J's argument is that in the event of a nuclear holocaust he'll be a survivor as he's happy to eat all sorts of animals (not to mention his willingness to embrace Mother Nature as his personal en-suite). There won't be Linda McCartney veggie sausages come Armageddon according to Mr G. I do see that his Bear Grylls type propensities will serve him well should things go badly and indeed I'd quite like to have his company in this situation as I think he'd know what to do (although whether he would take me along with him whinging all the way is another thing).However I do have one major reservation. How do I know that when he's finished dining on all the local wildlife he won't turn to look at me in the firelight and see, not a woman, but a potential juicy snack? Every bit of me!

Sunday, November 8, 2009

What sort of mad axeman are you? The problem with personality tests

I was quite upset the other day to be deemed a 'vain, self-centred egotist' by a personality test. 'You say it like it's a bad thing' joked a friend but actually it is. I suppose I shouldn't take it too seriously as the test was on Facebook and involved a total of five 'searching' questions. This devastating judgement is based on the fact that I take long strides when I walk (I've got long legs for goodness sakes) and look for people I know at parties (c'mon, who doesn't?).

If I had answered that I kick 'lesser' people out of the way as I walk along and only talk to people that admire me at parties, I could understand. Once I'd got over the initial hurt (about five seconds later) , I thought two things; why are personality tests so addictive and can they ever really test personality?

Perhaps I am a bit of an egotist as I can't resist a personality test and have been known to buy Psychologies magazine which is full of the judgmental buggers. I want them to reveal the inner me, to tell me something about myself that will help me cope with the world just a little better. The problem is I also want them to reveal what a really rather wonderful person I am. Needy me? Surely not.

I answer the questions diligently but am I truthful? Possibly not. Not when I am trying to wangle the result so that I come out as super-dooper. You know the sort of thing - creative and sensitive but great to be around and full of the milk of human kindness. Not a vain, self centred egotist anyway! So I try to answer the questions in a way that will show me in a good light. Of course a well-thought out test is supposed to allow for this sort of manipulation but don't underestimate the abilities of the serial personality test user.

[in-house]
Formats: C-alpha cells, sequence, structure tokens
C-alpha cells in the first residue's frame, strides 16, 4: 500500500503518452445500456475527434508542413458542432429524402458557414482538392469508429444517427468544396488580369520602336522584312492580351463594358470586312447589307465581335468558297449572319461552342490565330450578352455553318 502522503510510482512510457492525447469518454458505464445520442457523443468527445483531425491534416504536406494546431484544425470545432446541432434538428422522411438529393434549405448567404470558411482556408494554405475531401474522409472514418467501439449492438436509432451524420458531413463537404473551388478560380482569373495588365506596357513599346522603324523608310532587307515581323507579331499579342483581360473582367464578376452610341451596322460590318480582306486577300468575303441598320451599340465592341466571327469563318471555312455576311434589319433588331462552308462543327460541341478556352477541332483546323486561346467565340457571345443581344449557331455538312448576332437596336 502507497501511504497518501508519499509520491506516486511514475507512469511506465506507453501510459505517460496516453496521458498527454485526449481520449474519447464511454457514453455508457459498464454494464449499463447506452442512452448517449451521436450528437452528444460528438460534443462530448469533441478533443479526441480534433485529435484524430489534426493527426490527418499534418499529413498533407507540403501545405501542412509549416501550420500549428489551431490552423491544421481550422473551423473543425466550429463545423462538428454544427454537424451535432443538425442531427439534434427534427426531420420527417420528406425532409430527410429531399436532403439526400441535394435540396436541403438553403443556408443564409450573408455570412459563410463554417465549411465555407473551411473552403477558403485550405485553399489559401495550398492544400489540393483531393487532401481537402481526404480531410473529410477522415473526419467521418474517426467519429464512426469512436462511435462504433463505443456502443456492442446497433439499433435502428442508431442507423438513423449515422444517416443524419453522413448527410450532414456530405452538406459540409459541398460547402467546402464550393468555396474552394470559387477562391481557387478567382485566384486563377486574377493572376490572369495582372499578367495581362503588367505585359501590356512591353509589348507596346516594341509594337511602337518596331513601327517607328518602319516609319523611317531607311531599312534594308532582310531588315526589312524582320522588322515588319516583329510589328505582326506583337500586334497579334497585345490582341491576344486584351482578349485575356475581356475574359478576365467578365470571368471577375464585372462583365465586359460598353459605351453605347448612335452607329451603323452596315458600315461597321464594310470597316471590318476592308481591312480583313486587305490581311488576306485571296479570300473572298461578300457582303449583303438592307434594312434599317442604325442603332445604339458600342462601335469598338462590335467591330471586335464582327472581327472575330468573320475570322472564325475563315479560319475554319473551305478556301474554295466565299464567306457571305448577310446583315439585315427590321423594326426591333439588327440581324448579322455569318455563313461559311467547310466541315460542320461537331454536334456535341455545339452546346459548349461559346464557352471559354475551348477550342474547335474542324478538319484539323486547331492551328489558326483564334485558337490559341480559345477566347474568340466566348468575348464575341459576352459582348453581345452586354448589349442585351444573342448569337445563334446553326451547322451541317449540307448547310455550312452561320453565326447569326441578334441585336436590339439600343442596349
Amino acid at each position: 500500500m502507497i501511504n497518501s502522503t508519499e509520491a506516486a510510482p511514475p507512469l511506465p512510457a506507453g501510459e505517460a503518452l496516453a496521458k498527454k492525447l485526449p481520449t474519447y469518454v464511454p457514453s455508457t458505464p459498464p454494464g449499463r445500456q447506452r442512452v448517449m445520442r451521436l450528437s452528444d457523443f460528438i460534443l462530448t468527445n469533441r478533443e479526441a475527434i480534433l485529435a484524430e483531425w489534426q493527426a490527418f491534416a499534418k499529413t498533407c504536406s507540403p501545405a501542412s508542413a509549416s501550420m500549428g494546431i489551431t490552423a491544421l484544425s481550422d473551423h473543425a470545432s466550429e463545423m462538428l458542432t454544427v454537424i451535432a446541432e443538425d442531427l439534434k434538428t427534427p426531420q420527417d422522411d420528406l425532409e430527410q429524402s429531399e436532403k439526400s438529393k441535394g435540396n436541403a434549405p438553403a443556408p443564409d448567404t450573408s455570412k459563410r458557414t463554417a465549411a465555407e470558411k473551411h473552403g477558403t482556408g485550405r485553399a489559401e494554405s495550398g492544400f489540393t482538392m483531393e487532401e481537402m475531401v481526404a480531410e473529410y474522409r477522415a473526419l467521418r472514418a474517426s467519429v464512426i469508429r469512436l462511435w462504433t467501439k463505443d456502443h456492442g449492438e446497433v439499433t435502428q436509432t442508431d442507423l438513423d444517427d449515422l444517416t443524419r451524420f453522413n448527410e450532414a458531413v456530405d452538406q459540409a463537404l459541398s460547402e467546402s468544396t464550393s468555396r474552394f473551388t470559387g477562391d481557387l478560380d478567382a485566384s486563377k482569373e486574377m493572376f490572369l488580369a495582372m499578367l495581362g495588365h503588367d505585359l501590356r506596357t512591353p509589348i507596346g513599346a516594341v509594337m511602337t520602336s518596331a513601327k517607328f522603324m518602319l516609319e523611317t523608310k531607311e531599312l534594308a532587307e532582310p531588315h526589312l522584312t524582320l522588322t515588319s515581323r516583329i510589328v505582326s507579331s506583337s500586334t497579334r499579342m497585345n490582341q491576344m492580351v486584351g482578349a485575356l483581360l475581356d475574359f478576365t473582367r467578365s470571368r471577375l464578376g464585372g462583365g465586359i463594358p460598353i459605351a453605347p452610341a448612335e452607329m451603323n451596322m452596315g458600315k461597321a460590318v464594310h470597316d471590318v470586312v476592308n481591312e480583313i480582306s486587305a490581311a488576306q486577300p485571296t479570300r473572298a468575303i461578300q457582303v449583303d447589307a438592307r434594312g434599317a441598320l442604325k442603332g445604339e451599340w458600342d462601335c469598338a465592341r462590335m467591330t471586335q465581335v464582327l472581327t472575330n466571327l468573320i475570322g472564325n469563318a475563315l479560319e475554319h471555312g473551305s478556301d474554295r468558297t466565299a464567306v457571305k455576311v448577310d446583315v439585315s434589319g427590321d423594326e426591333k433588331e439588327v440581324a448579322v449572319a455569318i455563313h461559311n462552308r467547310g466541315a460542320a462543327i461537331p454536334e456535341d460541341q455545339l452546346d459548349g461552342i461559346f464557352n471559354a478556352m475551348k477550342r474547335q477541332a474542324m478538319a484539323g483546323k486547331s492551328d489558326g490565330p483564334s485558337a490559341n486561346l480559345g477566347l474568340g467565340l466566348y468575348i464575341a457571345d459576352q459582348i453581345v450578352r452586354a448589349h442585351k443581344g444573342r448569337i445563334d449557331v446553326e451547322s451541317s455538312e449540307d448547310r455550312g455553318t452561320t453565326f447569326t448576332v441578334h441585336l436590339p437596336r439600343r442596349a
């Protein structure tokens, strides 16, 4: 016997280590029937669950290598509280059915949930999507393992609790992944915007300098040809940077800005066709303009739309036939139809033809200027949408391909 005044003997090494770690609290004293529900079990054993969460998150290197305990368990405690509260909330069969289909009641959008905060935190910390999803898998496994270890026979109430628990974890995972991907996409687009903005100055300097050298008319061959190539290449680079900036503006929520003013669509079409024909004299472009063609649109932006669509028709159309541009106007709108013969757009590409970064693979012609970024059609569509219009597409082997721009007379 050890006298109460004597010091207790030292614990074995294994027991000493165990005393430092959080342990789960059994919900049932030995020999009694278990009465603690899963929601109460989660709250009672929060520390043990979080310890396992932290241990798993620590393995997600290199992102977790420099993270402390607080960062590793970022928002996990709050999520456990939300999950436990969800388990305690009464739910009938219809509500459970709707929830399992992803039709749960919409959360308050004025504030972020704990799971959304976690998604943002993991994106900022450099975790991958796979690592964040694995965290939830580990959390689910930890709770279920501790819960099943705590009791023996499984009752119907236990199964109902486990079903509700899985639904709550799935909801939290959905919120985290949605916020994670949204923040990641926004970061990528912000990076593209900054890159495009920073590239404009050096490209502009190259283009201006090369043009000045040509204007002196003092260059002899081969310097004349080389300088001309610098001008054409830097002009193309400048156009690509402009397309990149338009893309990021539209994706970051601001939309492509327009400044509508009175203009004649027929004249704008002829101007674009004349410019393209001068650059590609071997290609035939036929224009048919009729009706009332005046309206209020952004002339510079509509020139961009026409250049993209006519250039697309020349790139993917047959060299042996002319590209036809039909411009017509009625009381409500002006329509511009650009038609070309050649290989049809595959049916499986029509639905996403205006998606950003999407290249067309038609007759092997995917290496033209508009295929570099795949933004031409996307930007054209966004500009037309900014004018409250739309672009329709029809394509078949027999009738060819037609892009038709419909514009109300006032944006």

The problem for the deeply needy is that personality tests, or psychometric tests as HR people like to call them, have pre-ordained parameters. You can't win really! If there's a test called 'What sort of crazed serial killer are you?', well you're bound to come out as a crazed serial killer of some kind. And while that's a fairly silly example, strikes me the other tests are doing pretty much the same thing but in a, often only marginally, more subtle way.

But will it stop me from doing them? Er, no. I'm still searching for that 'aha' moment where I'll realise what I'm all about. Just so long as it's flattering. I wonder if there's a test called 'What sort of nice, cuddly, great human being are you?'

Wednesday, November 4, 2009

The Laurie Lee Defence

What, I hear you cry, is the Laurie Lee Defence? Well, it's like this. Occasionally I have a moment of worry about Patrick being brought up surrounded by eccentric women with no permanent father. Will it turn him funny, will he be feminised, is his life lacking a suitably burly role model? My mother and I frequently have this conversation and just as frequently we say: 'Well, didn't do Laurie Lee any harm'. That, in a nutshell is the Laurie Lee Defence.

Laurie Lee you will remember was the author of that book of bucolic wonder 'Cider with Rosie'. He was brought up by his mother and a gaggle of loving sisters after his father deserted the family. Despite being the little darling of a group of adoring women, he went off manfully to the Spanish Civil War, didn't turn out gay, played the fiddle like a fiend and, incidentally, wrote a best-selling book or two.

Yes, it did him no harm at all. He professed himself: 'perfectly content in this world of women'. His three 'generous, indulgent, warm-blooded, and dotty' half-sisters were 'the good fortune of our lives'. I just hope Patrick will be as positive about his own idiosyncratic mama, outre aunty, dotty grandmother and singular sister.

Tuesday, November 3, 2009

Mad, bad and maybe quite nice to know

Why am I a nutter magnet? If there is a nutter in the vicinity they seem to be inexorably drawn to me, like a deranged moth to a flame.

Yesterday I was waiting quietly at a doctor's surgery to see one of my learners. The choice of places to sit was rather limited, involving either sitting next to someone dribbling, grinning inanely, rocking and talking to himself or cheek by jowl with people with alarmingly tubercular sounding coughs.

I found a suitable nook and congratulated myself on avoiding the sanatorium and the asylum. Then in walked a gentleman, who I imagine was once a fine looking man. He had good bone structure and a slender, neat body but a rather sunken face and wild eyes. He sat down near me and started mumbling to himself and staring about indiscriminately.